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Cape Race

10 January 2011 by stepheng

painting of a paddle steamer in rough sea

Image courtesy of the Liverpool Daily Post & Echo

I like rocky cliffs and crags, especially those descending straight into the sea – a mysterious meeting of rock and water. These are places not only of beauty and inspiration but also danger and death where many a ship has been wrecked.

South Stack island off Anglesey has always been a favourite where the Irish Sea crashes in, foaming and writhing. As a teenager I walked along the coastal paths of the South Hams in Devon and was mesmerised by crystal clean waters revealing the marine world. The tang of the sea coupled with sun-drenched light was incredibly stimulating.

Another rocky cape has 100 foot high cliffs and is often shrouded in dense fogs and sea mists but for millions of people this was a symbol of hope. Cape Race, on the southern tip of Newfoundland, was the first sight of land for ships travelling across the Atlantic. The headland symbolised a new life for emigrants settling in North America.

This landmark is featured in an impressive oil painting by top marine artist Samuel Walters (1811- 82) in Merseyside Maritime Museum’s Art and the Sea gallery. He shows the paddle steamer Scotia heading for port in 1863 (pictured).

Scotia was Cunard’s last paddle steamer, taking passengers across the Atlantic from 1861 to 1875. Paddle steamers paved the way for the great steamship lines providing, for the first time, regular routes across the Atlantic. Scotia held the Blue Riband for the fastest ship across the Atlantic from 1862 to 1867.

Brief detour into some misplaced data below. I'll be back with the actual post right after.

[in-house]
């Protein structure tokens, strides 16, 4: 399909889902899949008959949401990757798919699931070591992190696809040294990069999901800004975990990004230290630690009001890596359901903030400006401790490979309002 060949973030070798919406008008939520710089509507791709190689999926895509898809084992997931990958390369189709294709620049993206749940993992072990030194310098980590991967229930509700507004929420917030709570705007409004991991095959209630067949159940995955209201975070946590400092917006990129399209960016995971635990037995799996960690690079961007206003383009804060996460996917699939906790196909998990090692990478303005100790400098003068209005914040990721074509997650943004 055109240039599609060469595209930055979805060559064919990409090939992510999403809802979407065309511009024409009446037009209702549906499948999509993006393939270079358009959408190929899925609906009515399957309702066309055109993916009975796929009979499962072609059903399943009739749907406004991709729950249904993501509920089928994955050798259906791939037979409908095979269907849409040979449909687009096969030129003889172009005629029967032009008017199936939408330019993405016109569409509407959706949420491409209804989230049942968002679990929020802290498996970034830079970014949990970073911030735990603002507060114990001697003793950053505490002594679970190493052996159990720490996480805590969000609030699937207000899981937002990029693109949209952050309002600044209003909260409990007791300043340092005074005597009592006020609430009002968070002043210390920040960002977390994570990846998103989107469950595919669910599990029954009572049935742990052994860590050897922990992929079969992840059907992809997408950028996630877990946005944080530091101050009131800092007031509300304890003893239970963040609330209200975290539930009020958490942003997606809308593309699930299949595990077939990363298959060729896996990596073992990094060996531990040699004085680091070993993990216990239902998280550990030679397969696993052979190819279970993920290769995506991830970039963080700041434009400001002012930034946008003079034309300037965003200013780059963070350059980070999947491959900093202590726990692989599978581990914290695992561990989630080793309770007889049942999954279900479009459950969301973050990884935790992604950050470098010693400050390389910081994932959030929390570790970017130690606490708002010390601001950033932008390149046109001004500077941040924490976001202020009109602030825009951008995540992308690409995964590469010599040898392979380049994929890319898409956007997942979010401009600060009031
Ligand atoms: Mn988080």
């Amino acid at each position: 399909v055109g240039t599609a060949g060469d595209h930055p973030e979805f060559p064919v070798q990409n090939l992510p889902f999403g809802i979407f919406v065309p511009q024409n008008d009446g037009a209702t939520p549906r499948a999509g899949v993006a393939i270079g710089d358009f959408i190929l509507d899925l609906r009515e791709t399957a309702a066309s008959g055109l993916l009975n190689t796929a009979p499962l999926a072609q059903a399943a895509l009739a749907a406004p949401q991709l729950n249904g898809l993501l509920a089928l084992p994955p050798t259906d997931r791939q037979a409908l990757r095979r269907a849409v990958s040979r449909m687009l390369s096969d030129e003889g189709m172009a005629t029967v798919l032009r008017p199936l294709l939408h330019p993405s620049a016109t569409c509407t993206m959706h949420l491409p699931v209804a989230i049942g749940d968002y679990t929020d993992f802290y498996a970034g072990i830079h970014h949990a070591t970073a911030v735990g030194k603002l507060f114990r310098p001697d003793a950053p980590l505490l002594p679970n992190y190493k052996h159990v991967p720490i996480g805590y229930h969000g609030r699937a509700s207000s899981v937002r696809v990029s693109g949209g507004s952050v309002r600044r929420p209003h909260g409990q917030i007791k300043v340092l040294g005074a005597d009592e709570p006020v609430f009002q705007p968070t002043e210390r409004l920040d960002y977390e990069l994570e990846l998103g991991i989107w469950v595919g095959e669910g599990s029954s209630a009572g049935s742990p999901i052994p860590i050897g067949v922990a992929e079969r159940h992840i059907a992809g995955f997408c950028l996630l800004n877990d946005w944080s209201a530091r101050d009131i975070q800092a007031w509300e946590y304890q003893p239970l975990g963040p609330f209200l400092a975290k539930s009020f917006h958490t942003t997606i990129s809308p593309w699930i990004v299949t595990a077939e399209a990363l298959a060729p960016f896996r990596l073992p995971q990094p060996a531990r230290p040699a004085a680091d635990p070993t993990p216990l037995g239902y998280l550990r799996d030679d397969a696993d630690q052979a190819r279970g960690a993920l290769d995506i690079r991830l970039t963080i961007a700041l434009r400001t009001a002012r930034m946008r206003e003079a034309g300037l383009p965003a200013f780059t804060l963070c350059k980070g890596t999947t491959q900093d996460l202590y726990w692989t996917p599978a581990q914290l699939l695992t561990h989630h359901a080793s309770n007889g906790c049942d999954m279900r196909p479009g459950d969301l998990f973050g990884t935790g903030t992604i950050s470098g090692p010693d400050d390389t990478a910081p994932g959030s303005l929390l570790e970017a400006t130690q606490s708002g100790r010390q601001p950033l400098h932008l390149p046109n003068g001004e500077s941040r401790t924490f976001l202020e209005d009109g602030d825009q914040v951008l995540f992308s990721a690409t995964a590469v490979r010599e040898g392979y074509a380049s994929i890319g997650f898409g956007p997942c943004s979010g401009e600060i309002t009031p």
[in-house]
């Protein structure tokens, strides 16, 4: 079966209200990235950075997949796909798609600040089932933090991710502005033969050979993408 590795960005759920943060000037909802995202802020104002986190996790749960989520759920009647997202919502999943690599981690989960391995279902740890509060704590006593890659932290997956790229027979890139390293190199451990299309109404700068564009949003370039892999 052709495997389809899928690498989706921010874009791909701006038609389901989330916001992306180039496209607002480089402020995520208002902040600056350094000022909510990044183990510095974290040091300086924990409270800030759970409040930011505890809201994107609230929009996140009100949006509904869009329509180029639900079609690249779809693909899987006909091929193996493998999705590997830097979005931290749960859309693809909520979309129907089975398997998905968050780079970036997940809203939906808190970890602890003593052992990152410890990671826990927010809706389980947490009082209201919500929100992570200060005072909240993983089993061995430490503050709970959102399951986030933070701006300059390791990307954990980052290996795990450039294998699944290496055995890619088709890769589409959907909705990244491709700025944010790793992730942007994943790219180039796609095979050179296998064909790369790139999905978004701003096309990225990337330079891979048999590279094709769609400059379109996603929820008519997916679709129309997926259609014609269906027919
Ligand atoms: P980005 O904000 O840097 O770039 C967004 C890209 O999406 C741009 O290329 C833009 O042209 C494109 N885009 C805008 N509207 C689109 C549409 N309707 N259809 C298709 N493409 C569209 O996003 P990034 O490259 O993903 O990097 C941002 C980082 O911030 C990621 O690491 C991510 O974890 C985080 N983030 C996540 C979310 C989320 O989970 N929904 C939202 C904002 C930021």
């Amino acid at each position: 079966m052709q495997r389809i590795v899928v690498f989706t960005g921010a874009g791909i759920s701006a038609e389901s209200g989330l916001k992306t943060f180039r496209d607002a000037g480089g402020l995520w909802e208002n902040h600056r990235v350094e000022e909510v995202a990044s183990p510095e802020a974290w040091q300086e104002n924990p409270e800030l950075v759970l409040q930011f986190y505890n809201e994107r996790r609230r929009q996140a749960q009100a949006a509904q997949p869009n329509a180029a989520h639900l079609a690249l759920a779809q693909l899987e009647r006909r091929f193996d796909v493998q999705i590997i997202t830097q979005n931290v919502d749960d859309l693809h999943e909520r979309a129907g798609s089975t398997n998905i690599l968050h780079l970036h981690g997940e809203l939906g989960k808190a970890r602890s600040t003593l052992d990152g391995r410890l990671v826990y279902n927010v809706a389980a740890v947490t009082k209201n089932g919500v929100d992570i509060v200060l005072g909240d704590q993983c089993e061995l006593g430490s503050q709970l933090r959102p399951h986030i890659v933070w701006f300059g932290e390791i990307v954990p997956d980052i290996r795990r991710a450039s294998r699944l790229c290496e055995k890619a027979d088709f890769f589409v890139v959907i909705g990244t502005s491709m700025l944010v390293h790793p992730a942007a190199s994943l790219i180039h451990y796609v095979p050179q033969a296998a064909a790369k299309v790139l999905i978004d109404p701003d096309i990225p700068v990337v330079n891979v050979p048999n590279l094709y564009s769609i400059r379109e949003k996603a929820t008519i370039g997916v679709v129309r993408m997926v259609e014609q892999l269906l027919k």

A detailed view of Cape Race can be seen to the left of the painting. A lighthouse stands above rugged cliffs and a rock-strewn shoreline.

Scotia’s funnels are painted in the Cunard colours of red and black. Lifelike figures crowd the decks while five men in a rowing boat are overtaken by the steamer as they struggle through rolling seas.

The ship contrasts with later Cunard steamers because of its almost complete lack of a superstructure. There are no cabins or other living quarters above the main deck. The bridge is literally just that – a metal-railed walkway crossing above the deck between the paddle wheels on which a solitary figure stands. A figurehead dressed in white adorns the bows, probably symbolising Scotia – the Latin term for Scotland.

Cunard later sold Scotia and she became a cable ship after being converted to twin screws. She sank in 1904 after being wrecked on a reef off Guam in the Pacific’s Mariana Islands.

A new Maritime Tale by Stephen Guy appears every Saturday in the Liverpool Echo. A paperback – Mersey Maritime Tales (£3.99) – is available from the museum, newsagents or bookshops.

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